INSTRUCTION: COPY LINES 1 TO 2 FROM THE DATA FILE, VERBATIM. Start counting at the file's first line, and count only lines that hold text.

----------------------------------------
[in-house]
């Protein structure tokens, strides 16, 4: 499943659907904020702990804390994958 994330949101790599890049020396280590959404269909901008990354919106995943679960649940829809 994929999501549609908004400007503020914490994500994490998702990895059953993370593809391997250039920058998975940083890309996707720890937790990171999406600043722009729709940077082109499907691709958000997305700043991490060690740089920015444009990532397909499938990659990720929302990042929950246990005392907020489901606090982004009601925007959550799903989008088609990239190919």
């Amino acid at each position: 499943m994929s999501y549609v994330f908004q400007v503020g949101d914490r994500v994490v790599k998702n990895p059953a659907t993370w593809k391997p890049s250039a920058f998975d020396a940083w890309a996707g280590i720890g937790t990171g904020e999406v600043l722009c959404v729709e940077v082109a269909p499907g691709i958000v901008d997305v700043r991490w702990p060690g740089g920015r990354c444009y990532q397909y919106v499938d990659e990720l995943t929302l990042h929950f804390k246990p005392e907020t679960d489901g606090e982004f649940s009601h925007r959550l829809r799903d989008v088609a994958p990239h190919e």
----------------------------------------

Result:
[in-house]
């Protein structure tokens, strides 16, 4: 499943659907904020702990804390994958 994330949101790599890049020396280590959404269909901008990354919106995943679960649940829809 994929999501549609908004400007503020914490994500994490998702990895059953993370593809391997250039920058998975940083890309996707720890937790990171999406600043722009729709940077082109499907691709958000997305700043991490060690740089920015444009990532397909499938990659990720929302990042929950246990005392907020489901606090982004009601925007959550799903989008088609990239190919």